“It’s not you it’s me” – how to axe your manager without hurting his feelings

The agonising and drawn-out sacking of Ole Gunnar Solskjaer as Man Utd manager was painful to watch for most football fans, once the obligatory laughing and mick taking had been completed.

And it was the moral dilemmas of the Utd fans that provided the bulk of the entertainment.

Solskjaer comes across as a good man, popular guy, and hard-working pro who reached the top of the game and achieved legendary status at Old Trafford when he scored the winner in the 1999 Champions League final.

United fans love him, and that has been the problem.

As a fan of none of the big teams it was an interesting saga to watch as Solskjaer’s reign as Utd boss, took an unexpected upward turn for his first couple of years in charge, before eventually crashing like an out-of-control go kart rider careering down a hill – we’ve all seen the Ole at the wheel memes.

Having taken over as a stopgap following the miserable end of Jose Mourinho’s poor spell in the Utd hotseat, Solskjaer excelled, bringing in a good vibe to the club, and steadily improving the squad and moving out the deadwood and mercenaries.

The fans were generally happy, with visible progress being made on the field, thanks mostly to the outstanding impact made by Portuguese star Bruno Fernandes following his transfer from Sporting Lisbon.

The signing of England defender Harry Maguire also added to the profile of the squad, although the price tag of nearly £80m asked a few questions.

The highlights of Solskjaer’s first couple of seasons in charge would be a dramatic comeback win over Paris Saint Germain from a 2-0 first leg deficit, and a second place finish in the Premier League in the 2020/21 season.

Blotting his copybook during this spell would be the failure to win a trophy with questions asked of the squad’s mentality after falling in four semi finals an one final in three seasons.

Utd fans were still onboard with Solskjaer in general, there had been steady progression over the past couple of seasons, although a lack of identity/philosophy/any other buzz word was still evident to most. There were whispers that Ole was not the man anymore, but no Utd fans dared say it openly through a fear of being disloyal to one of their best loved sons.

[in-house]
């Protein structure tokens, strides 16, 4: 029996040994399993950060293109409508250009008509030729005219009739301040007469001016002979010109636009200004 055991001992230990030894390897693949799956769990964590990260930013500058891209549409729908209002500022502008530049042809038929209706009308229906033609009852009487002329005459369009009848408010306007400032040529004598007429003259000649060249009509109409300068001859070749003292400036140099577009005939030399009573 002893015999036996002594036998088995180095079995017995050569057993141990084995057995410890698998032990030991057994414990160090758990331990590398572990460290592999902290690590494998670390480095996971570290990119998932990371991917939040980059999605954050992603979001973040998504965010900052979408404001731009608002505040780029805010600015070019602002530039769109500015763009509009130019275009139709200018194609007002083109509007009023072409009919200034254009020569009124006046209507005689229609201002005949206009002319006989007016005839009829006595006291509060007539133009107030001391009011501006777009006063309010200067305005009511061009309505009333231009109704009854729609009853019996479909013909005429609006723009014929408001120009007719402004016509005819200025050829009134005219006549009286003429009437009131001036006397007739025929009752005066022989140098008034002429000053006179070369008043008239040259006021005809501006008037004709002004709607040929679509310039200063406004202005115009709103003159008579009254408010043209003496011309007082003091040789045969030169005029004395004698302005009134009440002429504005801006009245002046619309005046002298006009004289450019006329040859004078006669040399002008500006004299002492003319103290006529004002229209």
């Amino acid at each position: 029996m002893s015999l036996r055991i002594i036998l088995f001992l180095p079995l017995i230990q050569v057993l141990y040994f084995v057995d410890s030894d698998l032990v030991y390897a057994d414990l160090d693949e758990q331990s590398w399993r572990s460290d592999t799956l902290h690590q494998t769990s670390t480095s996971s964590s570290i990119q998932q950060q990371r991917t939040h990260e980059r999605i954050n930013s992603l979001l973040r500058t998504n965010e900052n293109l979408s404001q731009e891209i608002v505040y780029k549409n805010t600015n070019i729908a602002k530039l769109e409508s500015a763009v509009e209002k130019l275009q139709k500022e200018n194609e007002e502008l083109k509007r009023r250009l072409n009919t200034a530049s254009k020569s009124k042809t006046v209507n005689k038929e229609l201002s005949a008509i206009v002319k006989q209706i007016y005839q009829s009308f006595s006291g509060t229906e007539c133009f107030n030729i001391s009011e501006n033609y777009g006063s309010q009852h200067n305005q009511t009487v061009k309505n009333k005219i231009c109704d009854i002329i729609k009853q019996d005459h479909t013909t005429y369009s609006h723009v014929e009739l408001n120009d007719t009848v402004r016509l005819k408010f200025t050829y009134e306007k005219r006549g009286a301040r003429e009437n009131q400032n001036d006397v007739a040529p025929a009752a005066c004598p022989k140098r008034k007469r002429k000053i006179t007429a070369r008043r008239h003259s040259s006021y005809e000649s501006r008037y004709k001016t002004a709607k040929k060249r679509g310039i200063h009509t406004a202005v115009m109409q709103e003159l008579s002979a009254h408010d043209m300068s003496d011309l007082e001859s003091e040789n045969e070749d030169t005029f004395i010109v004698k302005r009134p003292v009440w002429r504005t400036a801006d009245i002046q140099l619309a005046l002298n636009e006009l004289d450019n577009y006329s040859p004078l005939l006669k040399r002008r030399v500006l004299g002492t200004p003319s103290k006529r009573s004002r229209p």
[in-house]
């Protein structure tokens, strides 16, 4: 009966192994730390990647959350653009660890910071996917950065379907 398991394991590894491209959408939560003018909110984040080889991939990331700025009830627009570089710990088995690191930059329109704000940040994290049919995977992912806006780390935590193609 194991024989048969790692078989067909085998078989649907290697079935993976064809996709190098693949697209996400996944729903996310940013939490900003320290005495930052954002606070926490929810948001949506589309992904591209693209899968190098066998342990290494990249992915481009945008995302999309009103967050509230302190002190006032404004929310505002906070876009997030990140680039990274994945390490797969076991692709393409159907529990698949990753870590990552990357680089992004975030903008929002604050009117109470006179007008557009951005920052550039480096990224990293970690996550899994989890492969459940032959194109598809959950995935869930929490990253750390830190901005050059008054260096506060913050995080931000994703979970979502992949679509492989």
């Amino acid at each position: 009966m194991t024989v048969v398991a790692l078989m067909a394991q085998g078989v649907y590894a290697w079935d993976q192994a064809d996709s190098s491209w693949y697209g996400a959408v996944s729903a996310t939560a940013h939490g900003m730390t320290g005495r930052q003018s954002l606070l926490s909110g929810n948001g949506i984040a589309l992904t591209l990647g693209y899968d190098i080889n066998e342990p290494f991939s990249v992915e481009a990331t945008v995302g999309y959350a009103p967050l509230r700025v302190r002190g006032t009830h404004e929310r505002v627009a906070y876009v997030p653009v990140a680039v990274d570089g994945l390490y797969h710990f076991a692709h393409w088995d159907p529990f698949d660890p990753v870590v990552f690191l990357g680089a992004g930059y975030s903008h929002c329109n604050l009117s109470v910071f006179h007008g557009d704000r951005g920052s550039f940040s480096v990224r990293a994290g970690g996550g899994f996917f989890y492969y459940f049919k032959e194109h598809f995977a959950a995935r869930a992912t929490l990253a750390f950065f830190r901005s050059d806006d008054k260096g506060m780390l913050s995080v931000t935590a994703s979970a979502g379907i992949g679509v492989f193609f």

This was becoming a bit of a sideshow to keep an eye on for non-Utd fans.

Going into the start of the 2021/22 season all things looked good for Solskjaer and Utd after they added World Cup winner Raphael Varane and young England winger Jadon Sancho to the squad. Then they got the biggest gift of all in the shock signing of the world’s greatest player in a romantic return to Old Trafford for CR7 himself, Cristiano Ronaldo.

King Ron began the season scoring in every game as he usually does and all of a sudden Utd crumbled.

In a little over two months Utd were beaten by, and are you ready for this, Young Boys, West Ham, Aston Villa, Leicester, Liverpool, Man City and Watford,

The spell resulted in a comical saga watching United fans repeatedly state what a ‘good job Solskjaer had done’ but how he had to go and leave a hero. The harsher portion of the club’s millions of supporters were brutal in their comments on social media, but even the trolls had a tinge of pain in slating their former hero.

The unbelievable lack of quality in performances had left Ole a dead man walking.

There was no other way and Ole had to go, he did, like kicking a puppy.

The conclusions drawn by fans, pundits and the whole world of football is that Solskjaer was not elite enough in his coaching methods to compete with the likes of Pep Guardiola, Jurgen Klopp and Thomas Tuchel, the three managers in charge of the other top English sides.

Man Utd’s squad, although maybe missing a top class player or two, contains 80 or even 90% of the ingredients to mount a title challenge against City, Liverpool and Chelsea.

Solskjaer was well and truly found out of his depth when he had the tools to compete with the big boys. It is argued he swam steadily in his early years in charge by loyal United fans, those outside viewed it as treading water. Whether he drifted or was carried by the current, when he finally found himself in the deep end of elite management there is no arguing he well and truly sank.

Looking back during his reign, it can be questioned how much coaching he was ever doing, with the influence of his on-field leader Bruno Fernandes never underplayed.

What next for Ole, who knows, but fair play to him. He led the club he loves back to the top table and will be forever loved by the fans. His position was a unique one, at least in recent times, to see such a popular icon at the world’s biggest club sink so dramatically to the heartbreak of the fans.

The ruthless nature of football shoved him aside to allow a more skilled operator take charge of the push for glory.

A final twist of the knife in poor Solskjaer’s back dealt by the Gods of football saw his right-hand man Michael Carrick take interim charge for and get three great results against Chelsea (1-1), Villareal (2-0) and Arsenal (3-2) before announcing his departure from Old Trafford with a classy exit live on Sky Sports.

Veteran German coach Ralf Rangnick is the next man in the hotseat. You can be sure he won’t be allowed the same bizarre collapse as good old Ole.

Dear Manchester United… ever since I left, I can’t stop thinking about you